But also in writing Danny, here was this guy who wanted very simple things out of life. Danny just wants a decent job and to raise his family, but because of his feelings of loyalty, he’s drawn to become something else — to become this fighter. And that internal conflict I found fascinating and, I hope, interesting for the reader.
We often forget that the end of the fall of Troy’s not told in “The Iliad.” It’s told by Aeneas in “The Aeneid,” and he’s talking to Dido, the tragic queen of Carthage, when he says, “sorrow unspeakable sorrow, my queen, you ask me to bring to life once more.” She asked him about his past. And he tells this incredibly touching sad story about what happened, and I found that to be so poignant. I thought, this would be the character of a man who has lost so much, but he’s still fighting and struggling to take care of his aging father, his infant son, what’s left of his friends and wandering the world trying to find a place to set their feet down.
TM: Something you do very well with your characters is building on the losses of their pasts. Danny’s sense of loyalty is probably built out of his birth betrayal. Is that fair?
DW: Absolutely. No question about it. It is the yin and yang of him. Again, it comes from the classics. Aphrodite abandoned her son, Aeneas. He was raised by his father. I found that fascinating in the classics, but then I had to find the modern equivalent for it. Who would she be? Why would she abandon this child and give him up. And how would he feel about it, particularly when she comes back into his life in a very powerful way. So, you have these resentments, but he’s also probably feeling some gratitude for her help. I love those internal conflicts with him. I think they make him an interesting guy.
TM: Well, of course, you also put him in do-or-die circumstances. …
DW: That’s the great thing about crime fiction. It’s why I love the genre so much. We get to see humankind in extremis. We get to see life-and-death situations. And again, I think that that does something in terms of exposing character.
TM: Other characters, especially some of the females, like Danny’s mother, Madeline, or sister-in-law, Cassie, seem ripe for development. Fair?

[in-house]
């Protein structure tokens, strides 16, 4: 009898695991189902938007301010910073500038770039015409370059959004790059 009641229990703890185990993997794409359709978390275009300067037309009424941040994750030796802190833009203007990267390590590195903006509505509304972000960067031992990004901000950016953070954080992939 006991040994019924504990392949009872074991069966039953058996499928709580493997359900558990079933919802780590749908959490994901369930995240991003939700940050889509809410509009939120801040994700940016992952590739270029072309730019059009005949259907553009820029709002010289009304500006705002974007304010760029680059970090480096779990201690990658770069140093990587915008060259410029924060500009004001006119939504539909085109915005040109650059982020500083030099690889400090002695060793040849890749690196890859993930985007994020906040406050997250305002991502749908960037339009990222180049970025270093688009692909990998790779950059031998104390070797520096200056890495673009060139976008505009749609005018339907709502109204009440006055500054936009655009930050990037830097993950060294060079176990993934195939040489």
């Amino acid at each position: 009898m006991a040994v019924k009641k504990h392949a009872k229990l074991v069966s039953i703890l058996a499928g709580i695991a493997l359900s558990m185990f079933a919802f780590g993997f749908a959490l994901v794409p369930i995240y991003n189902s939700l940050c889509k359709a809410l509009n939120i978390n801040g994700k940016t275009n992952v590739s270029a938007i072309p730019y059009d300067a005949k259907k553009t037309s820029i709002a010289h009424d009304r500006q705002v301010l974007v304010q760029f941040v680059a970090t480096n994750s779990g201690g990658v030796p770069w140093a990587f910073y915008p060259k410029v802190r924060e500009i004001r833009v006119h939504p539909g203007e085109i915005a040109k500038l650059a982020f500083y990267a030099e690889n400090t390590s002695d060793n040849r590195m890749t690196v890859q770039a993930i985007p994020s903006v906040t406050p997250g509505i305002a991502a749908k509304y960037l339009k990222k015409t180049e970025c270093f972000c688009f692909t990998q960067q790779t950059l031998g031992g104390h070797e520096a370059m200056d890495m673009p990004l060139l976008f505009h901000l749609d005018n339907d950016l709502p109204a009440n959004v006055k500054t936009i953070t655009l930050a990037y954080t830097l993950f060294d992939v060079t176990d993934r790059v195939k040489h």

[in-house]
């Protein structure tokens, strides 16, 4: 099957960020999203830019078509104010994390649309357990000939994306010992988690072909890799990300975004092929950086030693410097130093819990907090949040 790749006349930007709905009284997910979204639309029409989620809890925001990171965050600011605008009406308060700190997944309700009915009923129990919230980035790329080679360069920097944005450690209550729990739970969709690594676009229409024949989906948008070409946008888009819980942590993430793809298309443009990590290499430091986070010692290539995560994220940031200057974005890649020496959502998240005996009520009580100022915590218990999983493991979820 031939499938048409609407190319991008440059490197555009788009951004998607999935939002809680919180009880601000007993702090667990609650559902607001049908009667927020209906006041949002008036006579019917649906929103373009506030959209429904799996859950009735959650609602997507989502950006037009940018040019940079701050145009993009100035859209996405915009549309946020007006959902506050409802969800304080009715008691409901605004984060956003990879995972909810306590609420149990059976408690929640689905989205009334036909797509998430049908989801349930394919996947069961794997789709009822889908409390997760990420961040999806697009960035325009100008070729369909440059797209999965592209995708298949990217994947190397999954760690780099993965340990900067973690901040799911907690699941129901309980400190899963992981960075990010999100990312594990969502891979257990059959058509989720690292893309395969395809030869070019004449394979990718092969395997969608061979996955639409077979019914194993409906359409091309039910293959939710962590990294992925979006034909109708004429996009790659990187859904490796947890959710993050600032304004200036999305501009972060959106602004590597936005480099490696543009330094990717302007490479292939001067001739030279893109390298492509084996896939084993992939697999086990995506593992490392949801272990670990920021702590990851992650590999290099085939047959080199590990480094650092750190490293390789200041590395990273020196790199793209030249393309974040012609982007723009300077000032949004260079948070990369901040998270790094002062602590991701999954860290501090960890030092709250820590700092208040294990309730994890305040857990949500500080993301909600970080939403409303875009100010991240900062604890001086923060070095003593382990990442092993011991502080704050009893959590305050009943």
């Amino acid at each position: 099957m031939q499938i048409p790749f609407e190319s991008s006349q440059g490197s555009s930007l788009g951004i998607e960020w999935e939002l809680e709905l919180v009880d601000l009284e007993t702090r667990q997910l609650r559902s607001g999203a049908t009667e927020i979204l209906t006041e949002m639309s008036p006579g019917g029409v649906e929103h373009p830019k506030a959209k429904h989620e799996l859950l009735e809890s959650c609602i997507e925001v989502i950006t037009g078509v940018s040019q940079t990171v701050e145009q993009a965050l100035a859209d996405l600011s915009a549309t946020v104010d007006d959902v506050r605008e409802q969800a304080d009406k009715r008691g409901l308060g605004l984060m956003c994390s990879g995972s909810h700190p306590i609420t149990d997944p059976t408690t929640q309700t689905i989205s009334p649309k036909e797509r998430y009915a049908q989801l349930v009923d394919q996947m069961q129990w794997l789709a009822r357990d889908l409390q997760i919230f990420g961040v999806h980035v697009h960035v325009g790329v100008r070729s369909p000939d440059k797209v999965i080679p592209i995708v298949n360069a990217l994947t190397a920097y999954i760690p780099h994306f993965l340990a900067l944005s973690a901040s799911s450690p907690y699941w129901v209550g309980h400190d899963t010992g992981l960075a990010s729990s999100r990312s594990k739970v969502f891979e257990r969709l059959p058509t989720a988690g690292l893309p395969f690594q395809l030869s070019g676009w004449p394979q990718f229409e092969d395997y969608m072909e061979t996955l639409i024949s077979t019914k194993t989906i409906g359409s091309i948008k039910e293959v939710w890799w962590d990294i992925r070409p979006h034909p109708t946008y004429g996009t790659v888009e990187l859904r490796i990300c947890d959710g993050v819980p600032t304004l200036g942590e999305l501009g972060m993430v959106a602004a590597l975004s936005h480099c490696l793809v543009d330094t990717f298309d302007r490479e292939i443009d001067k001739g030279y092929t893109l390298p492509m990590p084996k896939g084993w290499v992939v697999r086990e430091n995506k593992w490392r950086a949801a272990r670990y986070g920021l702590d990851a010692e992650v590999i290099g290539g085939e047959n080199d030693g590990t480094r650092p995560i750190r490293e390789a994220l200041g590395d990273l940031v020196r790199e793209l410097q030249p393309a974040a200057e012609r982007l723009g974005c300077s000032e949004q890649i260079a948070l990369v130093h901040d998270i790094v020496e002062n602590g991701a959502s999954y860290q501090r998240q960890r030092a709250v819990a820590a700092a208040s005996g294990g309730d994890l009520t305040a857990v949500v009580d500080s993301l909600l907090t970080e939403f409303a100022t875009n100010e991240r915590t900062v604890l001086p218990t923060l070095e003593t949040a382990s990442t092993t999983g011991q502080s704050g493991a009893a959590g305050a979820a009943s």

DW: You’ll see them in the next two books. They, to me, were fascinating characters. As a man, it’s always a bit daunting. You’re always a bit reluctant: Can I write a woman character, a female character well? Do I have a right to do it? But it’s unavoidable in this situation, and I also found them to be very compelling. Once you start giving them pasts, and again, their pasts are based on the pasts that we get from mythology and from other works so, it’s one thing to write that Aphrodite is the great goddess of love, but another thing to look into her and what happened to her. And the same with Cassie. She is given the gift of prophecy in exchange for being molested, as in the classics, and she’s the one who’s talking to people and trying to tell them, “Don’t do this. I see what’s going to happen. I see the harm.” And, you know, “Take another look at your lives.” But yes, those two characters will very much carry over into the next books.
TM: It’s very poignant what Cassie tells Danny about his soul at the end of the book.
DW: Thank you, thank you. In “The Iliad” its Cassandra who says don’t bring the Trojan horse in, and they ignore her. It’s Cassie who she says to Danny, you shouldn’t be doing this. And he knows it, he knows. And he’s torn about it. And that will go through the next three books, too. He looks at that as the sort of sin that just stays with him forever — and does.
TM: In a lot of ways, this novel is a period piece. The story centers on the docks and alleys of 1980s Providence, R.I., with Irish and Italian gangs and all the honor, loyalty and fidelity that involves. You’re famous for your research, sometimes taking years and travels south of the border, to understand and write a story. How did you immerse yourself into this one?
DW: Walking out the door; stepping into the past. I grew up in the era of the New England crime wars. These people are all familiar to me. It took me having lived out here in California for the better part of 30 years. It took me some time though, to get back into the patois, into the jargon, the accents, the rhythm of speech in Rhode Island. That took a while. But for the most part, it was it was a matter of memory and a matter of walking around the settings of the book. You can you can get into a car or a plane but you can’t go into a time machine. So, going up to Providence, there are still some places and restaurants and offices and things that are in the book that still exist. But others don’t. You know, Dogtown has been gone a long, long time. And so, it’s a matter of going back to newspapers and old books and that kind of thing. But the bulk of the research, though, was in classics, was reading literary criticism, listening to lectures, trying to get a deeper understanding of the characters and the themes and the meanings of those books, because I kept just trying (to ask) what’s the modern parallel? It just took a lot of time with those classics and with, you know, scholarly books, if you will, about them.